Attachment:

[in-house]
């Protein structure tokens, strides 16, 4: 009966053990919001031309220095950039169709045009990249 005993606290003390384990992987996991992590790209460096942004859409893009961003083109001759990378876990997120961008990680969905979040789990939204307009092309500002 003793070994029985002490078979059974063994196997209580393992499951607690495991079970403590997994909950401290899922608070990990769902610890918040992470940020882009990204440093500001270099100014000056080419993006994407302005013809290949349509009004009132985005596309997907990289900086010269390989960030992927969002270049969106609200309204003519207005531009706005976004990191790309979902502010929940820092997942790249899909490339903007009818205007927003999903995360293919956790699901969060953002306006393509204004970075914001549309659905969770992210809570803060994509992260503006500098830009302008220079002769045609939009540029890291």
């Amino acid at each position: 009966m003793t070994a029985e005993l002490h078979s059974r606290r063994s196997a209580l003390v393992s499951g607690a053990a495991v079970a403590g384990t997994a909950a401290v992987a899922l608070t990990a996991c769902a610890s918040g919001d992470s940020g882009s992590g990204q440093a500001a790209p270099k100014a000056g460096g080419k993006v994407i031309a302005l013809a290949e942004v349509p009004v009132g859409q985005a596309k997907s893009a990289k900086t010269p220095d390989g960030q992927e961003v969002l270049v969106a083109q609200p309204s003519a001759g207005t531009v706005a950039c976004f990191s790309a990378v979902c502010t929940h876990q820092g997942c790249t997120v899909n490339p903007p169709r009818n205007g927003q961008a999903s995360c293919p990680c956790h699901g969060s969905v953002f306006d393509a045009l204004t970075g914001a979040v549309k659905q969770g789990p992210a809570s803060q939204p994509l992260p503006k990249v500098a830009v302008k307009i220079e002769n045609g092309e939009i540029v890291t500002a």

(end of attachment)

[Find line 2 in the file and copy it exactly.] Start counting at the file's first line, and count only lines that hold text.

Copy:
């Protein structure tokens, strides 16, 4: 009966053990919001031309220095950039169709045009990249 005993606290003390384990992987996991992590790209460096942004859409893009961003083109001759990378876990997120961008990680969905979040789990939204307009092309500002 003793070994029985002490078979059974063994196997209580393992499951607690495991079970403590997994909950401290899922608070990990769902610890918040992470940020882009990204440093500001270099100014000056080419993006994407302005013809290949349509009004009132985005596309997907990289900086010269390989960030992927969002270049969106609200309204003519207005531009706005976004990191790309979902502010929940820092997942790249899909490339903007009818205007927003999903995360293919956790699901969060953002306006393509204004970075914001549309659905969770992210809570803060994509992260503006500098830009302008220079002769045609939009540029890291």